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Storwize embiggened: Nearly 4PB of raw capacity, croons IBM's Barry Whyte

SAN Volume Controller gets a boost as well

Application security programs and practises

IBM has substantially refreshed its SVC (SAN Volume Controller) and Storwize storage array products, providing doubled processing power, boosting compression power as well as increasing Storwize capacity to around 4PB, it claims.

There are two detailed blogs about the new hardware and software: one from Master Inventor Barry Whyte and the other Tony Pearson, also an IBM Master Inventor.

Pearson ventures this claim: “Having sold over 55,000 systems and managing over 1.6 Exabytes of data, IBM continues to be the #1 leader in storage virtualisation solutions.” That’s a claim that will be evaluated and probably denied by EMC, HDS and NetApp, and probably HP as well.

The Storwize family of products looks like this:

  • SAN Volume Controller (SVC)
  • Storwize V7000
  • Storwize V7000 Unified
  • Flex System V7000
  • Storwize V5000
  • Storwize V3700
  • V3500

SVC refresh

The SVC 2145-DH8 follows on from the previous 2145-CG8 product, which came in a 1U X86 server node enclosures, with each needing a 1U UPS box for cache protection as well. Now we have a 2U box which contains two hot-swap batteries instead of the separate UPS. It has a new engine featuring:

  • Dual socket 8 core Xeon CPU - based on the Ivy Bridge core design - and additional 32GB RAM
  • One or two compression cards with Intel QuickAssist chip to speed compression and replace previous SW-only compression
  • Ability to attach up to 48 SSDs via 12gig SAS cables instead of having four smaller SSDs inside the node as before
  • Six Hardware Interface Cards (HICs) that provide either 8gig FCP, 10gig iSCSI/FCoE, or SAS plus 3 x 1GigE ports for iSCSI and admin

IBM is the first array supplier to bring Intel’s QuickAssist chip to market.

The 48 SSDs are inserted into a separate 2U shelf, based on the new Storwize 12gig SAS expansion enclosure, which provides up to 38.4TB of flash storage for an SVC IO group. The old 2145-CG8 SVC can be upgraded to the new product or it can be added in to an existing SVC cluster.

Whyte says: "The DH8 provides around 2x the IOPs and up to 3x the GB/sec [of the CG8] - watch out for some new SPC benchmarks to prove this soon."

Storwize V7000 upgrade

Storwize V7000 processor canisters were fitted with a four-core processor and 8GB of RAM. They are substantially boosted in their Gen2 form by having eight-core processors and 32GB of RAM - like the SVC hardware, and this can be doubled to speed compression. A control enclosure has two canisters - this is a dual-controller array - and so features 64GB to 128GB of memory per V7000 IO group.

Storwize_V7000_controller

Storwize V7000 controller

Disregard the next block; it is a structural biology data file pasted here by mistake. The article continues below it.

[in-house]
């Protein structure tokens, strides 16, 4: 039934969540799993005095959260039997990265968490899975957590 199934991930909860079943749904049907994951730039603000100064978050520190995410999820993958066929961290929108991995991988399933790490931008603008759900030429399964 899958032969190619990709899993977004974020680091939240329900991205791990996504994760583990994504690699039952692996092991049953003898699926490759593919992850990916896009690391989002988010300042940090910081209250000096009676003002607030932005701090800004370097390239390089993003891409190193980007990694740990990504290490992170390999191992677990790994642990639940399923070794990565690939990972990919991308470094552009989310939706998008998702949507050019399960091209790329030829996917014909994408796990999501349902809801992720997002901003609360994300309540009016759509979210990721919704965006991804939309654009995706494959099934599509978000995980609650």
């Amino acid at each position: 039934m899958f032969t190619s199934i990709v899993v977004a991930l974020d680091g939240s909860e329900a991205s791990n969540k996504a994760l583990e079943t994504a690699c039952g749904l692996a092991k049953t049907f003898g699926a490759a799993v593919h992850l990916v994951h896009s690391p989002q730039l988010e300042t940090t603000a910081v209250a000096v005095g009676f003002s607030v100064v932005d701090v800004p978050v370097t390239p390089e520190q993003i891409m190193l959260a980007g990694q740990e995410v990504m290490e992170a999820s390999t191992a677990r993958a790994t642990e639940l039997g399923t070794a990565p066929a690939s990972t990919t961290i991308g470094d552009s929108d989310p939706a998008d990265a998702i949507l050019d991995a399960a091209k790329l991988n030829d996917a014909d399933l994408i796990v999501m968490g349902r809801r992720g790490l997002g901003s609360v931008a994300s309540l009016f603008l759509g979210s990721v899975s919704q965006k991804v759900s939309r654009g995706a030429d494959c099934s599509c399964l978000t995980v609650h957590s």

There is a single compression chip on a canister’s motherboard with an optional second one, again like the SVC, and each canister has 3 x HIC slots. The two canisters are placed side by side as with the V5000 and V3700 products, instead of one above the other as before.

There can be 24 x 2.5-inch drives in a V7000 control enclosure and there can be up to 20 12gig SAS-connected expansion shelves. These can contain 24 x 2.5-inch (300GB to 1.2TB) or 12 x 3.5-inch drives (2TB, 3TB and 4TB). That means a control enclosure can access up to 504 drives, with up to 1,056 in a 4-way Storwize cluster. The drives can be high-performance or nearline drives or SSDs (200GB, 400GB or 800GB) with types intermixed within an enclosure.

Whyte says: "V7000 Gen2 is approximately twice the performance and more than 2.5x the GB/s [of the Gen1 V7000] pushing up to 40GB/sec throughput from a clustered system - direct from disk (not cache hits!)"

The new V7000 can be added to existing V7000 clusters.

Note that IBM intends to enhance the Storwize V7000 Model 524 to support 16 Gbit/s Fibre Channel connectivity. Read the announcement letter here.

4 racks of V7000 boxes

Four racks of V7000 enclosures

V7000 software

V7.3.0 of the Storwize operating system supports the new hardware and has additional features:

  • EasyTier 3 sub-LUN tiering increases from two (flash or HDD) to three levels (flash, enterprise 16K and 10K disk, nearline disk)
  • V37000 can now have up to nine expansion boxes (and 240 drives) instead of four
  • V5000 moves up to nine expansion boxes (480 drives) from six
  • Storage Pool Balancing ensures all storage within a given pool is balanced – every managed disk in the pool is delivering the same performance
  • New cache design to decrease latency

Whyte thinks Storage Pool Balancing is important, commenting: "This can give dramatic improvements; we've seen test data showing that a balanced pool can provide varying degrees of improvement, some as much as 3x with 1/3 the latency, just by letting the function learn and move the extents."

There is new file access software, v1.5 of the Unified File Module, which adds NFS v4 and SMB v2.1 to the existing NFS v3, CIFS, FTP, HTTPS and SCP protocols. There are other additions such as multi-tenancy and OpenStack Cinder support for files on the V7000. There is an IBM announcement letter available for the new Storwize family software.

The upgraded SVC and Storwize V7000 will be generally available on 6 June, except in India which has to wait until 19 September. One particular model, the V7000U with "feature 1173", won’t be available until 18 July. ®

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